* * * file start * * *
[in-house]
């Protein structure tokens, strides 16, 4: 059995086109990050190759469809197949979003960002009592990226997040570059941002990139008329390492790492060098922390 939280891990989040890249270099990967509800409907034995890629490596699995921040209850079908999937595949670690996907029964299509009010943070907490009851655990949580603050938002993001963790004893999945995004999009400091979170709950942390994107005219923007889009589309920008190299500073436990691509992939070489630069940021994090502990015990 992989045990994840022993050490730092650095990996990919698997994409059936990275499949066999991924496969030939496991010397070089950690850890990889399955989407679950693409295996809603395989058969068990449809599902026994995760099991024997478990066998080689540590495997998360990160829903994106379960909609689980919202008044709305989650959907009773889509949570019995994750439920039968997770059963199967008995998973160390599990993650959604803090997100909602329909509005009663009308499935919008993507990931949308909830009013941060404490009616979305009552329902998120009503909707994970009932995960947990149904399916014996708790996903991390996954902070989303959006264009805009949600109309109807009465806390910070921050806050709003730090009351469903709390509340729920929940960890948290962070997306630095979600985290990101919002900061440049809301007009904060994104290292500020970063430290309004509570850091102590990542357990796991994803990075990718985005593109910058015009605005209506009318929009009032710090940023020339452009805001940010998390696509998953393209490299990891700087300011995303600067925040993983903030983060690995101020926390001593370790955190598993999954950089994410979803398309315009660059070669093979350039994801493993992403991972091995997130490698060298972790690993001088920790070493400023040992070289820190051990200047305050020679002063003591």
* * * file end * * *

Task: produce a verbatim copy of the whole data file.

[in-house]
């Protein structure tokens, strides 16, 4: 059995086109990050190759469809197949979003960002009592990226997040570059941002990139008329390492790492060098922390 939280891990989040890249270099990967509800409907034995890629490596699995921040209850079908999937595949670690996907029964299509009010943070907490009851655990949580603050938002993001963790004893999945995004999009400091979170709950942390994107005219923007889009589309920008190299500073436990691509992939070489630069940021994090502990015990 992989045990994840022993050490730092650095990996990919698997994409059936990275499949066999991924496969030939496991010397070089950690850890990889399955989407679950693409295996809603395989058969068990449809599902026994995760099991024997478990066998080689540590495997998360990160829903994106379960909609689980919202008044709305989650959907009773889509949570019995994750439920039968997770059963199967008995998973160390599990993650959604803090997100909602329909509005009663009308499935919008993507990931949308909830009013941060404490009616979305009552329902998120009503909707994970009932995960947990149904399916014996708790996903991390996954902070989303959006264009805009949600109309109807009465806390910070921050806050709003730090009351469903709390509340729920929940960890948290962070997306630095979600985290990101919002900061440049809301007009904060994104290292500020970063430290309004509570850091102590990542357990796991994803990075990718985005593109910058015009605005209506009318929009009032710090940023020339452009805001940010998390696509998953393209490299990891700087300011995303600067925040993983903030983060690995101020926390001593370790955190598993999954950089994410979803398309315009660059070669093979350039994801493993992403991972091995997130490698060298972790690993001088920790070493400023040992070289820190051990200047305050020679002063003591």